HSP names Scott Yard as new executive director of the Carroll County nonprofit

Scott Yard talks about the Human Services Program's "The Opportunity Center" at 12 Carroll Street in Westminster. Yard has been named HSP's new executive director.
Scott Yard talks about the Human Services Program's "The Opportunity Center" at 12 Carroll Street in Westminster. Yard has been named HSP's new executive director. (Ken Koons/Carroll County Times / Carroll County Times)

Human Services Programs of Carroll County, Inc. has named Scott Yard as the nonprofit’s new, permanent executive director, taking lead at the organization after the departure of Angela Gustus in July.

“I am very humbled by the board’s decision and the opportunity,” Yard said in an interview.


Yard had been serving as the director of emergency services programs within HSP since his hire in 2016, and was named acting director and has been serving in that role since Gustus left, giving HSP’s board a good opportunity to see how Yard might fit in the executive role.

“We interviewed six candidates and at least four of the six would have been a good selection for HSP,” said Bob Miller, HSP board president. “Admittedly, Scott had an inside leg up on them by serving the past four plus months as the interim; we already saw some of what he was doing.”


But Miller said that familiarity, and the prospect of a smooth, hit-the-ground-running transition if the board selected Yard for the job, was a perk to his hire, and not the deciding factor. The board selected Yard, he said, because of Yard’s interview.

Human Services Programs of Carroll County, Inc., "broke ground" Wednesday on a new Opportunity Center at 12 Carroll Street, in Westminster.

“He spoke of a vision he has for where he would like to see HSP go in the future, Continuing the partnerships we have with other nonprofits, but also expanding that into the faith community and to even other nonprofits that we right now are not partnered with directly, but we could work with more efficiently the future,” Miller said. “So many of our client are shared with these other nonprofits.”

It’s a vision of service integration, Yard said of his plan, of making the interplay of HSP’s 18 programs — from emergency energy assistance to operating the five shelters in the county — more seamless for its clients.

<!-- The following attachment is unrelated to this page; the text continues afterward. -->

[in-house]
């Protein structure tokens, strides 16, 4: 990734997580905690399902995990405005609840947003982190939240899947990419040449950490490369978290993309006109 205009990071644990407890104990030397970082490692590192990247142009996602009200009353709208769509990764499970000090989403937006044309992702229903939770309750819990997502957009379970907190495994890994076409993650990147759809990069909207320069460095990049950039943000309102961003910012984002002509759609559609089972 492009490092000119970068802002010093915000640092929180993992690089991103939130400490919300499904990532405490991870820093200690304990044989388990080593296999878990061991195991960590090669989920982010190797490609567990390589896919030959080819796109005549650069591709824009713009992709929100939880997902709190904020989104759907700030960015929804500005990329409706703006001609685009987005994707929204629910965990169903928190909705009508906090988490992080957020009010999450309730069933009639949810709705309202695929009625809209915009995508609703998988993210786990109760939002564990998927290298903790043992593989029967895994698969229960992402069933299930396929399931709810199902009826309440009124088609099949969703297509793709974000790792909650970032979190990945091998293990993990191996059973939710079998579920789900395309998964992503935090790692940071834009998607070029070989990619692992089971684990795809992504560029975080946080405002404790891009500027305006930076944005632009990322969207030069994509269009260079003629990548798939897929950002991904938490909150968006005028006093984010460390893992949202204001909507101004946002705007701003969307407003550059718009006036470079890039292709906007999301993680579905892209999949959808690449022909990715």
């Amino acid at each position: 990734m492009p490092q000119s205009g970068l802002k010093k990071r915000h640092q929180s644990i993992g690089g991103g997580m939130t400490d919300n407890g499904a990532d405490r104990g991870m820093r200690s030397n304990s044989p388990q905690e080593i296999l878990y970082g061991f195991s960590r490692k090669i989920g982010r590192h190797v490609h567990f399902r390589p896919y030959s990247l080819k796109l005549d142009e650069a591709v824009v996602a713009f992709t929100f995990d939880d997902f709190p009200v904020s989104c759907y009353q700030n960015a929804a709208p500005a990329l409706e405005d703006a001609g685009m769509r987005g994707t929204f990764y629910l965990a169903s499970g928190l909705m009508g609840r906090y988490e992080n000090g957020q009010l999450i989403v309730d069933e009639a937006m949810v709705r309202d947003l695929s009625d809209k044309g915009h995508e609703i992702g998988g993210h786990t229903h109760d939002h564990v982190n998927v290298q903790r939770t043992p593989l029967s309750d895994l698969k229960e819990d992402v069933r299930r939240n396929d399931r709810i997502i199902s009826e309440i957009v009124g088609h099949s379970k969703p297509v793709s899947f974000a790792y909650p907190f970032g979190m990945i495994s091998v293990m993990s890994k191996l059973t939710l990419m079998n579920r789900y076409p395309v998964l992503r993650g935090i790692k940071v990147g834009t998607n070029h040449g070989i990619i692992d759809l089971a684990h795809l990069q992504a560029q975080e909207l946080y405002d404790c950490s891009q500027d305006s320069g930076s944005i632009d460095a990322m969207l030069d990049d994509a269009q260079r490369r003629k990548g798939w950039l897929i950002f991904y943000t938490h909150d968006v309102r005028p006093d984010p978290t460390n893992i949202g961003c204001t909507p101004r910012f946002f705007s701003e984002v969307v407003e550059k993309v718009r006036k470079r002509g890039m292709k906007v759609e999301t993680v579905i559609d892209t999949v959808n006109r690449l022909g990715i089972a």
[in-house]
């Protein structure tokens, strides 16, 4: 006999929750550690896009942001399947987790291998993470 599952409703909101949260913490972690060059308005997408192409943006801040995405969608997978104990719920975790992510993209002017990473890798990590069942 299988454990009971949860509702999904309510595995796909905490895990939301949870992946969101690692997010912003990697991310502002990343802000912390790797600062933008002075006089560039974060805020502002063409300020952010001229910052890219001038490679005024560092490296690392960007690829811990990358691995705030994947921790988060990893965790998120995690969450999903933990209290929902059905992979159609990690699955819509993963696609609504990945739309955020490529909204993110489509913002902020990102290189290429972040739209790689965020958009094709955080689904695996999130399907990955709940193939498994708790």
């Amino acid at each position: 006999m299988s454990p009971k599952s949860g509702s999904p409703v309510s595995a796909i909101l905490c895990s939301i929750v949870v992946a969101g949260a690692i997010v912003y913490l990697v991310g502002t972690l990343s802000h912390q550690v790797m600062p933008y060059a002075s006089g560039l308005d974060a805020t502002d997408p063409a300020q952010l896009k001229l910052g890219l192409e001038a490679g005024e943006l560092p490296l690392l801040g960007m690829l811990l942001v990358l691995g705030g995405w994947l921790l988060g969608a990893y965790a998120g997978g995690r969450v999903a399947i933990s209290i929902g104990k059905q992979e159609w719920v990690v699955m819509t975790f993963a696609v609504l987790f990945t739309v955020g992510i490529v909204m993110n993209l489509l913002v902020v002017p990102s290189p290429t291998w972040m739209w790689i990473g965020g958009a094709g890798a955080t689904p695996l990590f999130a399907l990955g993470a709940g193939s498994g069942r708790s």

“The big goal is how to integrate all of our services into each other, so an individual can come and they don’t get served by different programs, they get served by the agency as a whole,” he said. “I’m looking at all our programs to see how they can tie together, work together and really with the long term goal to really end poverty in Carroll County.”

Yard entered the world of social services by accident. As a freshman at what was then Western Maryland, and now McDaniel College, he had intended to study physical education and become a gym teacher. But after a freshman year spent exploring a few too many classes, his adviser told him he was a year behind on the phys ed track.

“I had to decide if I wanted to be a fifth year senior and be in school and extra year,” Yard said. “I really didn’t want to do that, so I said, what’s my options? He said, well, you could be a sociology major. I said, well, let’s give this a whirl.”

Human Services Programs of Carroll County, Inc., is looking for volunteers to help expand its free tax preparation program in the new year.

Yard started working at Target Community & Educational Services while still in college, and then later moved on to Keystone doing case management.

“I did criminal justice program working with inmates with significant mental health issues,” he said. “Then from there I went into the jail and did a shelter plus care housing program.”

After a brief foray into the insurance world, Yard realized human services was his true calling, and went to work with CHANGE Inc. for five years before moving to HSP in 2016.

“I love the possibility in this field that if you work really hard and do your best, it can equal success for someone else too,” he said. “I’ve always loved that aspect of social service.”

Now that Yard will be permanently serving in the executive director role, his success will translate to a promotion or new job for someone else, as he and the board look to find someone to fill his old role as head of the emergency services.

Miller isn’t worried about Yard’s ability to do that.


“I’ve been on this board for 17 years, I am in my third term as president of the board, and I have worked with some impressive people in the HSP family. But this young man has a head on his shoulders that just never ceases to amaze me,” Miller said. “How he thinks about things that other people just sit and say, ‘You know, I never thought of doing it that way before.’”

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